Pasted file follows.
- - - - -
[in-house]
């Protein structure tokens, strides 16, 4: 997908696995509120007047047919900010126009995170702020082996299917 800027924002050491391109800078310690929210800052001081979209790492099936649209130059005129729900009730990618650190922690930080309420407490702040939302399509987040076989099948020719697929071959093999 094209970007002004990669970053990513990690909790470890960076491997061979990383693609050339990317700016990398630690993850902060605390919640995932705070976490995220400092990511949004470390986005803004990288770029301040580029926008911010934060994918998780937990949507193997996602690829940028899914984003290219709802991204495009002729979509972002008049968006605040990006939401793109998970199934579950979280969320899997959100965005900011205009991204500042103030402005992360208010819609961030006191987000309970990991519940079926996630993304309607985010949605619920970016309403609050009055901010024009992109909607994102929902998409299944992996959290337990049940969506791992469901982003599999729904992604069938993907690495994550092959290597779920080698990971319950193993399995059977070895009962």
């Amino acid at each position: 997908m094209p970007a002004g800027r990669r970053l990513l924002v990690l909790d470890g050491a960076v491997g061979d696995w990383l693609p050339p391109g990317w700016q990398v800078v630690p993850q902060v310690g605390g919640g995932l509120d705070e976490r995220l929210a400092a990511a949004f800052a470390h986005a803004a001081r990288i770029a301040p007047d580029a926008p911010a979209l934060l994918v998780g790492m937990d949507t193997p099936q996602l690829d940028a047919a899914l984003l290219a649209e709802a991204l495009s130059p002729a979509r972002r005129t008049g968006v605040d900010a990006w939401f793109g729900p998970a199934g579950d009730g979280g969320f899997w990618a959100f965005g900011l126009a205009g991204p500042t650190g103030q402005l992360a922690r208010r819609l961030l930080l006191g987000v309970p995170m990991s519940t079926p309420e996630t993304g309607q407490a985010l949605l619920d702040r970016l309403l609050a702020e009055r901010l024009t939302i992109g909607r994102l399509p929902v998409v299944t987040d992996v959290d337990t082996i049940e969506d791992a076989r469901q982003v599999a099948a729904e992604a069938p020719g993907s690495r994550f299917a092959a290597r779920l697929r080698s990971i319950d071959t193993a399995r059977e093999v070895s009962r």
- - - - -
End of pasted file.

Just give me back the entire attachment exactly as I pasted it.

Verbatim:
[in-house]
């Protein structure tokens, strides 16, 4: 997908696995509120007047047919900010126009995170702020082996299917 800027924002050491391109800078310690929210800052001081979209790492099936649209130059005129729900009730990618650190922690930080309420407490702040939302399509987040076989099948020719697929071959093999 094209970007002004990669970053990513990690909790470890960076491997061979990383693609050339990317700016990398630690993850902060605390919640995932705070976490995220400092990511949004470390986005803004990288770029301040580029926008911010934060994918998780937990949507193997996602690829940028899914984003290219709802991204495009002729979509972002008049968006605040990006939401793109998970199934579950979280969320899997959100965005900011205009991204500042103030402005992360208010819609961030006191987000309970990991519940079926996630993304309607985010949605619920970016309403609050009055901010024009992109909607994102929902998409299944992996959290337990049940969506791992469901982003599999729904992604069938993907690495994550092959290597779920080698990971319950193993399995059977070895009962």
């Amino acid at each position: 997908m094209p970007a002004g800027r990669r970053l990513l924002v990690l909790d470890g050491a960076v491997g061979d696995w990383l693609p050339p391109g990317w700016q990398v800078v630690p993850q902060v310690g605390g919640g995932l509120d705070e976490r995220l929210a400092a990511a949004f800052a470390h986005a803004a001081r990288i770029a301040p007047d580029a926008p911010a979209l934060l994918v998780g790492m937990d949507t193997p099936q996602l690829d940028a047919a899914l984003l290219a649209e709802a991204l495009s130059p002729a979509r972002r005129t008049g968006v605040d900010a990006w939401f793109g729900p998970a199934g579950d009730g979280g969320f899997w990618a959100f965005g900011l126009a205009g991204p500042t650190g103030q402005l992360a922690r208010r819609l961030l930080l006191g987000v309970p995170m990991s519940t079926p309420e996630t993304g309607q407490a985010l949605l619920d702040r970016l309403l609050a702020e009055r901010l024009t939302i992109g909607r994102l399509p929902v998409v299944t987040d992996v959290d337990t082996i049940e969506d791992a076989r469901q982003v599999a099948a729904e992604a069938p020719g993907s690495r994550f299917a092959a290597r779920l697929r080698s990971i319950d071959t193993a399995r059977e093999v070895s009962r």